Tuesday, September 12, 2000
UC program puts interns in schools
By Jennifer Mrozowski
The Cincinnati Enquirer
MORROW Education intern Sue Heckle won't have to worry about stage fright next year when she steps in front of her own classroom.
By the time she graduates, Ms. Heckle, 22, will have a full year of teaching experience in a Morrow Elementary classroom through the University of Cincinnati's Initiative for Teacher Education. And while she's getting added experience, six Morrow Elementary teachers will benefit from a student intern in their classrooms for a full school year.
These are invaluable lessons I get to take with me, Ms. Heckle said after guiding a group of first-graders through a poem about crocodiles.
CITE requires that students get a bachelor's degree in a subject other than education in their fourth year of college and then spend their fifth year teaching half-days before they re ceive their teaching certification.
This is Little Miami School District's first year participating in the program, said reading specialist Bev Williams. The first UC interns were placed in Cincinnati Public Schools in 1991, CPS spokeswoman Chris Wolff said.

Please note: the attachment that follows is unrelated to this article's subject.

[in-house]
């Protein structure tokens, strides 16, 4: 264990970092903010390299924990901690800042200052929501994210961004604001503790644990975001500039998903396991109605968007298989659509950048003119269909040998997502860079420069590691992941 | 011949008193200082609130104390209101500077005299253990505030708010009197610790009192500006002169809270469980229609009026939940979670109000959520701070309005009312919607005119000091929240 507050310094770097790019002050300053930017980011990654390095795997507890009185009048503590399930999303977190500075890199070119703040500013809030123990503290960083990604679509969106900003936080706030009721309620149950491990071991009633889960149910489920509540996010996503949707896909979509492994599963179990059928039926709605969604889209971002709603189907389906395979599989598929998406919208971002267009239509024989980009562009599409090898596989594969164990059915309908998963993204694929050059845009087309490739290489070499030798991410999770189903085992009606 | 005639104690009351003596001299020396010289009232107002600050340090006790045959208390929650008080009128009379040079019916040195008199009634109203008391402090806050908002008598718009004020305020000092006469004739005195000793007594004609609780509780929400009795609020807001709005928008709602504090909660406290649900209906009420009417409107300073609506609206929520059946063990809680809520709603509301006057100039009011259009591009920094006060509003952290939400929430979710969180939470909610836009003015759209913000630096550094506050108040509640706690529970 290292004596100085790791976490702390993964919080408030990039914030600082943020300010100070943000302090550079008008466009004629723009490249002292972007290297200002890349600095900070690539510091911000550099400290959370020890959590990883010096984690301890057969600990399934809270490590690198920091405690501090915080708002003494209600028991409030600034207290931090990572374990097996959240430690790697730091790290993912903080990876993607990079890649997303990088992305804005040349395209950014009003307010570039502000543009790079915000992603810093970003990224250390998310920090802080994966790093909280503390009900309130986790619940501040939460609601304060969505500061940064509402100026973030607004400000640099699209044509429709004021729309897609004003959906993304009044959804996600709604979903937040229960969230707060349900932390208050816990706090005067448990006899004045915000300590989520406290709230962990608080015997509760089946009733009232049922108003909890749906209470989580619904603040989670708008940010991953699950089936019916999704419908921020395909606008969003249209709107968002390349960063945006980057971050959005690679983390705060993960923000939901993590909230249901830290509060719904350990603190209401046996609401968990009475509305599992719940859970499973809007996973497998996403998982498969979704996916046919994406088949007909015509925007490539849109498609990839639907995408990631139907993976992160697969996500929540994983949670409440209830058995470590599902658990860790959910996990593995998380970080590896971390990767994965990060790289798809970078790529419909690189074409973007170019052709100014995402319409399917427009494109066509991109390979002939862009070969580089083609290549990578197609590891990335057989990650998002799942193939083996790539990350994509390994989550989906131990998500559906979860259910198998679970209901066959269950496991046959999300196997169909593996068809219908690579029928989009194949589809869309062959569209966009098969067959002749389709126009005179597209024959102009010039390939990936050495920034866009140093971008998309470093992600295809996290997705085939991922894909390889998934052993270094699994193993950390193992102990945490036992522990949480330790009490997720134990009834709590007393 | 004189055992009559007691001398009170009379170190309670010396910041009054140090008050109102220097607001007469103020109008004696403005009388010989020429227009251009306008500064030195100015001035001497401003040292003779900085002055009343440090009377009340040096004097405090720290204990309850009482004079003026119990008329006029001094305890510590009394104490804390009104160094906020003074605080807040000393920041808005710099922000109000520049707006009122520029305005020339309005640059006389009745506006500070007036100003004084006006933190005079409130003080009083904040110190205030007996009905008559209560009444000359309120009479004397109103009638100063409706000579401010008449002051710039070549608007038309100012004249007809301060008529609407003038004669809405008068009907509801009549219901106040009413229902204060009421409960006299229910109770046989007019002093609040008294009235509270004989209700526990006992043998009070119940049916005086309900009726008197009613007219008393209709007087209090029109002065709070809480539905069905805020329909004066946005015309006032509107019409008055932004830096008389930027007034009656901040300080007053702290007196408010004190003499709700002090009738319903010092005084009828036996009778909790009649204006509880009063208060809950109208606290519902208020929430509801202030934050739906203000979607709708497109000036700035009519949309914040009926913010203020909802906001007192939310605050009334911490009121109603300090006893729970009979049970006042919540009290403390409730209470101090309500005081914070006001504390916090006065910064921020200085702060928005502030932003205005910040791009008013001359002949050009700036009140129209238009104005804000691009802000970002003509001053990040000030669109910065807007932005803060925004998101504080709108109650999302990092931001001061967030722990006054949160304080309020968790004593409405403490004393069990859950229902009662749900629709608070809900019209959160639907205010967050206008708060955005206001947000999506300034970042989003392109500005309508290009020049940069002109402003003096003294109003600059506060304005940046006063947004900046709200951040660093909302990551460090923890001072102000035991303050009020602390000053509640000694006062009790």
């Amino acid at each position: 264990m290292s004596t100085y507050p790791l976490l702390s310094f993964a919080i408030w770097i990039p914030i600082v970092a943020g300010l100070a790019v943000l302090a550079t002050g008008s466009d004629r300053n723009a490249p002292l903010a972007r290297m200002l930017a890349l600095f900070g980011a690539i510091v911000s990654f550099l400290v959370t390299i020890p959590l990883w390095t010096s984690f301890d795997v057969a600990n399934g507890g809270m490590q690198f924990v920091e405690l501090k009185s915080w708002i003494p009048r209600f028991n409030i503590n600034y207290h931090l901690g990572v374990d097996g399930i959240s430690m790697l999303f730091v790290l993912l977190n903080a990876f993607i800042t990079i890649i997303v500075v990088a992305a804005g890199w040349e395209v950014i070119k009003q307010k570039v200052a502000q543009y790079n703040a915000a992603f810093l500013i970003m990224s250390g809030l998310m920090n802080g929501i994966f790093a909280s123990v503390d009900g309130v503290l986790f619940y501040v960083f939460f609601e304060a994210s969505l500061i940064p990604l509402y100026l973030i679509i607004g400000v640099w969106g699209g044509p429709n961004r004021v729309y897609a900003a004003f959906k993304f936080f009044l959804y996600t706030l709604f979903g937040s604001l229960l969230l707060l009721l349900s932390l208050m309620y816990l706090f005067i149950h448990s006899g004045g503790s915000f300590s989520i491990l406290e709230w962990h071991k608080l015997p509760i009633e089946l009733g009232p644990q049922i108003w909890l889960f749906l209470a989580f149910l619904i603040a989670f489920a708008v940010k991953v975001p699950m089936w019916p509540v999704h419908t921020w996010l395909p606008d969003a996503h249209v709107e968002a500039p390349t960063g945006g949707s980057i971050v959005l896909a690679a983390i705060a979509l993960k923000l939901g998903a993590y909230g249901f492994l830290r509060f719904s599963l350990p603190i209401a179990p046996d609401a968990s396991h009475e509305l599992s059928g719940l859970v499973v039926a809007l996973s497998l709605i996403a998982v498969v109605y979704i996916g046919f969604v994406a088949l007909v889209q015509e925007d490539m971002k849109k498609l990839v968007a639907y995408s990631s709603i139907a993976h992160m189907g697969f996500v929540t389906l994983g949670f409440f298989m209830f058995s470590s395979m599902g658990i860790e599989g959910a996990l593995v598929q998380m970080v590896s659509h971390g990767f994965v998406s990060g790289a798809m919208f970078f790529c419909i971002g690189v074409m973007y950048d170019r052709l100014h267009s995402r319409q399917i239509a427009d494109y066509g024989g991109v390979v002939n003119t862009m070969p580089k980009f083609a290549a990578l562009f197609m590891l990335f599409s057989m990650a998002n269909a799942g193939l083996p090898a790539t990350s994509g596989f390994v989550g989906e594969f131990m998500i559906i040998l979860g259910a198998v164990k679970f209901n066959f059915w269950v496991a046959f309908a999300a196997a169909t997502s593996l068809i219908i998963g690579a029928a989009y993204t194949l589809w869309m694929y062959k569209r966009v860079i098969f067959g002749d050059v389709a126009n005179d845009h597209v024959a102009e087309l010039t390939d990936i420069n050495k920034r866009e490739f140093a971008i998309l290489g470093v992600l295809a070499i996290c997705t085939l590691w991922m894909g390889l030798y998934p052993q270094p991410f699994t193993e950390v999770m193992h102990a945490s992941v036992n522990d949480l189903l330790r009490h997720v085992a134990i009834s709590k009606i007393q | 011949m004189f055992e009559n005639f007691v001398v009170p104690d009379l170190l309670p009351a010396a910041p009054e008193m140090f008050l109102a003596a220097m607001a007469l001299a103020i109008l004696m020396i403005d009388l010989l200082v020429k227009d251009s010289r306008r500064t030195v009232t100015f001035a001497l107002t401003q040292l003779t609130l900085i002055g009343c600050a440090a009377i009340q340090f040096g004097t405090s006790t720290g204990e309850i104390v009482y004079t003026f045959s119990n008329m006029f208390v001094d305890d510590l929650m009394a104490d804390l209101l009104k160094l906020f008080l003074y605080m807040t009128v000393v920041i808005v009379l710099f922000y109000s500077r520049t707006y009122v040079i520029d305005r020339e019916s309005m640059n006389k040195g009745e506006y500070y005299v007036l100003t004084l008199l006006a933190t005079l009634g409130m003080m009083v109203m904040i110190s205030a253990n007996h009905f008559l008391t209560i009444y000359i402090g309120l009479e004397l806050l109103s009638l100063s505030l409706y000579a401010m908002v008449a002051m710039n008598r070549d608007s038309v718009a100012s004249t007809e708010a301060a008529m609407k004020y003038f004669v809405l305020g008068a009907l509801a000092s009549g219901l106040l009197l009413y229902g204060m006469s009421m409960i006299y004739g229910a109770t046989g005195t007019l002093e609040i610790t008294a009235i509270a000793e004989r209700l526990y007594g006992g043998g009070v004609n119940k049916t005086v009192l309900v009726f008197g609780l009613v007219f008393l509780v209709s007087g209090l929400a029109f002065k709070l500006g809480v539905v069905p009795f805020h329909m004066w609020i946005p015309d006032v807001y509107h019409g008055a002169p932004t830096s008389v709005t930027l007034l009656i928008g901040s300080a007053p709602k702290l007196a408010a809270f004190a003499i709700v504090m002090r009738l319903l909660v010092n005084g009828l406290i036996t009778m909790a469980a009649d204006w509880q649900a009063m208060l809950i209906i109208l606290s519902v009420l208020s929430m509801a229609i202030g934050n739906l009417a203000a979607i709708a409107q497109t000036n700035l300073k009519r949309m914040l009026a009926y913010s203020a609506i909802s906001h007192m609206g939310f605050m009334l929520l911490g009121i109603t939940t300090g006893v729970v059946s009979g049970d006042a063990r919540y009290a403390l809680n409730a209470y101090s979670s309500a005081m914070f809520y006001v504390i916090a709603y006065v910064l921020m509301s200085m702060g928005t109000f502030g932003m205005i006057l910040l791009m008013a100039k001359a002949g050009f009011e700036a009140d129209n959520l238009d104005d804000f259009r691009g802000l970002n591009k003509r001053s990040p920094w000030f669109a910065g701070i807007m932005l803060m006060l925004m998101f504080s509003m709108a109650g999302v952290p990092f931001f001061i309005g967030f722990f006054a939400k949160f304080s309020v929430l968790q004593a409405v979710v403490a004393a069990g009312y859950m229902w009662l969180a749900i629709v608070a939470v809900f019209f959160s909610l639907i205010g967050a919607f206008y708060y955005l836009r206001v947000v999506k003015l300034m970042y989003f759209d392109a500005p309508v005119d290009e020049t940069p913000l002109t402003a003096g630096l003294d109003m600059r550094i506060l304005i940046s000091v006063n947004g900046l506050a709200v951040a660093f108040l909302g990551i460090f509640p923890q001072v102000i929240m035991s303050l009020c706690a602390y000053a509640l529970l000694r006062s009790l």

About 120 interns now are in schools throughout the area, including Forest Hills, North College Hill, Northwest and West Clermont districts, said Nancy Hamant, UC coordinator of professional experiences.
Before their internship year, students spend an associate year teaching. During that time, they spend the first two weeks of school in a teacher's classroom and at least three hours a week in the classroom after that.
The internship then allows university students to conduct lessons, supervise students, learn classroom management and substitute teach when a primary teacher is ill, leaving them armed with practical knowledge, participants say.
CITE gives UC students more experience than the traditional semester-long student-teaching program, Ms. Heckle said.
People (in the program) are sought after as teachers because of the year of experience they've had, Dr. Hamant said. We find they are very employable.
Morrow Elementary teachers are glad to be participating this year.
It's a win-win situation, said first-grade teacher Lori Partin, who is also a mentor to Ms. Heckle. There's a second teacher in the classroom and kids get more individual attention. For (Ms. Heckle), she has so much more experience.
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